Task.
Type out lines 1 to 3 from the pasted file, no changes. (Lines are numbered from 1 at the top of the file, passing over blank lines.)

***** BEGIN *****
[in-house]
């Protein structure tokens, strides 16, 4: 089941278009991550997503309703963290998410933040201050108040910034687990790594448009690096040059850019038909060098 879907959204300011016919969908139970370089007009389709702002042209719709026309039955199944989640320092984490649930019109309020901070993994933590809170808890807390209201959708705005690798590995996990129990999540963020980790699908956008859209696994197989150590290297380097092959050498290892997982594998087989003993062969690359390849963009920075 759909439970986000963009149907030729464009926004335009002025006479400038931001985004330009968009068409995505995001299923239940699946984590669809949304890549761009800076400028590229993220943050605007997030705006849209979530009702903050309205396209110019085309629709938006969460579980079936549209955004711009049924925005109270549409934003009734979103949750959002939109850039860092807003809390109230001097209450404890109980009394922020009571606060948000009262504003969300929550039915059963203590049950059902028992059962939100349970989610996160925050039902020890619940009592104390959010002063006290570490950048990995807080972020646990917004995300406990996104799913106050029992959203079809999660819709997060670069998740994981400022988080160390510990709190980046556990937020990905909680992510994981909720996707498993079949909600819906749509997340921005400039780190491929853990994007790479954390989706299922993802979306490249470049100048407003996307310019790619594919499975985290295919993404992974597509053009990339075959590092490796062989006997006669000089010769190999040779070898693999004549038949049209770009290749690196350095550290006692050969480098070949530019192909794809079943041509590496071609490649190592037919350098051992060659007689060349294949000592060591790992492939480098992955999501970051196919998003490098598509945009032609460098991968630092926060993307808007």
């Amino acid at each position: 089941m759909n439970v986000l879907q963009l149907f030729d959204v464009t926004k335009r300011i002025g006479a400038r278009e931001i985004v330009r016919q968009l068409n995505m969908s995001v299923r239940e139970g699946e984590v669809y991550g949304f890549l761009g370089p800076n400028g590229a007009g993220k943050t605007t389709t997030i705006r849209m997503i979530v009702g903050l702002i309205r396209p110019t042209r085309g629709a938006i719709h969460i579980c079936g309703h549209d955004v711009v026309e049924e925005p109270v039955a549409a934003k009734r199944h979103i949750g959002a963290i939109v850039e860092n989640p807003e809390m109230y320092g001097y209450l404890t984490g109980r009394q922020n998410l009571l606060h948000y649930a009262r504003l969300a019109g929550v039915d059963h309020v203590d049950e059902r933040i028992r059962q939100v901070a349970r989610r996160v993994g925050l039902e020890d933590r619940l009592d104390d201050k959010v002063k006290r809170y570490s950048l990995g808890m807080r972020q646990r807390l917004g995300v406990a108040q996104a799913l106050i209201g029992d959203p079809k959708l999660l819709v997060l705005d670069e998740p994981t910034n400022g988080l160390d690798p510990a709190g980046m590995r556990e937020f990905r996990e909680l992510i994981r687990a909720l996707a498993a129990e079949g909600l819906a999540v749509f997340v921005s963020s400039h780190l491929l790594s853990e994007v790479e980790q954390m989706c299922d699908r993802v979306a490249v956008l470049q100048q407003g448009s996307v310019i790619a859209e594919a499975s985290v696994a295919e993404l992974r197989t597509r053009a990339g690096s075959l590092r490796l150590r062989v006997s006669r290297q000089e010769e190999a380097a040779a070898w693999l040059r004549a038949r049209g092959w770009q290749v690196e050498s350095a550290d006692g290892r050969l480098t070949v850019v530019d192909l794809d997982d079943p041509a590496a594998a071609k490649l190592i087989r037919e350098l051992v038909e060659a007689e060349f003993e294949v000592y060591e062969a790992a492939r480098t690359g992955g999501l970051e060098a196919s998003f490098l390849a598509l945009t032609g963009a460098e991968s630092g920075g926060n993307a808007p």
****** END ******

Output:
[in-house]
């Protein structure tokens, strides 16, 4: 089941278009991550997503309703963290998410933040201050108040910034687990790594448009690096040059850019038909060098 879907959204300011016919969908139970370089007009389709702002042209719709026309039955199944989640320092984490649930019109309020901070993994933590809170808890807390209201959708705005690798590995996990129990999540963020980790699908956008859209696994197989150590290297380097092959050498290892997982594998087989003993062969690359390849963009920075 759909439970986000963009149907030729464009926004335009002025006479400038931001985004330009968009068409995505995001299923239940699946984590669809949304890549761009800076400028590229993220943050605007997030705006849209979530009702903050309205396209110019085309629709938006969460579980079936549209955004711009049924925005109270549409934003009734979103949750959002939109850039860092807003809390109230001097209450404890109980009394922020009571606060948000009262504003969300929550039915059963203590049950059902028992059962939100349970989610996160925050039902020890619940009592104390959010002063006290570490950048990995807080972020646990917004995300406990996104799913106050029992959203079809999660819709997060670069998740994981400022988080160390510990709190980046556990937020990905909680992510994981909720996707498993079949909600819906749509997340921005400039780190491929853990994007790479954390989706299922993802979306490249470049100048407003996307310019790619594919499975985290295919993404992974597509053009990339075959590092490796062989006997006669000089010769190999040779070898693999004549038949049209770009290749690196350095550290006692050969480098070949530019192909794809079943041509590496071609490649190592037919350098051992060659007689060349294949000592060591790992492939480098992955999501970051196919998003490098598509945009032609460098991968630092926060993307808007």
């Amino acid at each position: 089941m759909n439970v986000l879907q963009l149907f030729d959204v464009t926004k335009r300011i002025g006479a400038r278009e931001i985004v330009r016919q968009l068409n995505m969908s995001v299923r239940e139970g699946e984590v669809y991550g949304f890549l761009g370089p800076n400028g590229a007009g993220k943050t605007t389709t997030i705006r849209m997503i979530v009702g903050l702002i309205r396209p110019t042209r085309g629709a938006i719709h969460i579980c079936g309703h549209d955004v711009v026309e049924e925005p109270v039955a549409a934003k009734r199944h979103i949750g959002a963290i939109v850039e860092n989640p807003e809390m109230y320092g001097y209450l404890t984490g109980r009394q922020n998410l009571l606060h948000y649930a009262r504003l969300a019109g929550v039915d059963h309020v203590d049950e059902r933040i028992r059962q939100v901070a349970r989610r996160v993994g925050l039902e020890d933590r619940l009592d104390d201050k959010v002063k006290r809170y570490s950048l990995g808890m807080r972020q646990r807390l917004g995300v406990a108040q996104a799913l106050i209201g029992d959203p079809k959708l999660l819709v997060l705005d670069e998740p994981t910034n400022g988080l160390d690798p510990a709190g980046m590995r556990e937020f990905r996990e909680l992510i994981r687990a909720l996707a498993a129990e079949g909600l819906a999540v749509f997340v921005s963020s400039h780190l491929l790594s853990e994007v790479e980790q954390m989706c299922d699908r993802v979306a490249v956008l470049q100048q407003g448009s996307v310019i790619a859209e594919a499975s985290v696994a295919e993404l992974r197989t597509r053009a990339g690096s075959l590092r490796l150590r062989v006997s006669r290297q000089e010769e190999a380097a040779a070898w693999l040059r004549a038949r049209g092959w770009q290749v690196e050498s350095a550290d006692g290892r050969l480098t070949v850019v530019d192909l794809d997982d079943p041509a590496a594998a071609k490649l190592i087989r037919e350098l051992v038909e060659a007689e060349f003993e294949v000592y060591e062969a790992a492939r480098t690359g992955g999501l970051e060098a196919s998003f490098l390849a598509l945009t032609g963009a460098e991968s630092g920075g926060n993307a808007p």